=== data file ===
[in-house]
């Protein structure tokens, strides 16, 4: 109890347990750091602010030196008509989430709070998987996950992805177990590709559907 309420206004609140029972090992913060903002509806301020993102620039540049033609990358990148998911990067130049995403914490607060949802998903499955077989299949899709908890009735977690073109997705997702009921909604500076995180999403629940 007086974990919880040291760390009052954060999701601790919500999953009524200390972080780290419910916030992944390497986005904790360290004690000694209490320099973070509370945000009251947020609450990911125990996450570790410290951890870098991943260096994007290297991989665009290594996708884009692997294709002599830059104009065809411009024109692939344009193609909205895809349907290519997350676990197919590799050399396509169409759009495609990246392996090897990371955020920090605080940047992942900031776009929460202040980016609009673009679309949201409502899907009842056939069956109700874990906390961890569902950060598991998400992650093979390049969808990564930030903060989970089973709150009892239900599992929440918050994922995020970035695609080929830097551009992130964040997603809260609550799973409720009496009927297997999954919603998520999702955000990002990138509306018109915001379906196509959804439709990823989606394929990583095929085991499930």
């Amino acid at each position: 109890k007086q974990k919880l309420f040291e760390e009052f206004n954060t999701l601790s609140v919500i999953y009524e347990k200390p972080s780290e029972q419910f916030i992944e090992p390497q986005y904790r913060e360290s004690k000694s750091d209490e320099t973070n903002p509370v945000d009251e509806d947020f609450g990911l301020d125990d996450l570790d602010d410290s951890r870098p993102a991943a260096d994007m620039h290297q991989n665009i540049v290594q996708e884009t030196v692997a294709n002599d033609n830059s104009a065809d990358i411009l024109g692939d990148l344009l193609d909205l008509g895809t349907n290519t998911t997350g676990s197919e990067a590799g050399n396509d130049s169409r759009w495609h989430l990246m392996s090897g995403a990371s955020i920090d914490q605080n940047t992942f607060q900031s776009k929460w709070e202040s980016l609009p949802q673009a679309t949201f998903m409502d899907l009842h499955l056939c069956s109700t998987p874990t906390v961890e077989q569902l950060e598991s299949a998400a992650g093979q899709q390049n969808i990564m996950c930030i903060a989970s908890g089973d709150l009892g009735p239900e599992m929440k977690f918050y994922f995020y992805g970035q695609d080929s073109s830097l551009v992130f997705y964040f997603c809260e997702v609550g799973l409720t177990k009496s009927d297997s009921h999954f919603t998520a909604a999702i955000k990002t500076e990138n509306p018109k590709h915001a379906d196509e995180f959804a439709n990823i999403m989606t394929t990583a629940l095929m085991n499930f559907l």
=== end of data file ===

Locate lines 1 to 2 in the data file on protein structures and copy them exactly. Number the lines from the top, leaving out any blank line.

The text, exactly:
[in-house]
């Protein structure tokens, strides 16, 4: 109890347990750091602010030196008509989430709070998987996950992805177990590709559907 309420206004609140029972090992913060903002509806301020993102620039540049033609990358990148998911990067130049995403914490607060949802998903499955077989299949899709908890009735977690073109997705997702009921909604500076995180999403629940 007086974990919880040291760390009052954060999701601790919500999953009524200390972080780290419910916030992944390497986005904790360290004690000694209490320099973070509370945000009251947020609450990911125990996450570790410290951890870098991943260096994007290297991989665009290594996708884009692997294709002599830059104009065809411009024109692939344009193609909205895809349907290519997350676990197919590799050399396509169409759009495609990246392996090897990371955020920090605080940047992942900031776009929460202040980016609009673009679309949201409502899907009842056939069956109700874990906390961890569902950060598991998400992650093979390049969808990564930030903060989970089973709150009892239900599992929440918050994922995020970035695609080929830097551009992130964040997603809260609550799973409720009496009927297997999954919603998520999702955000990002990138509306018109915001379906196509959804439709990823989606394929990583095929085991499930």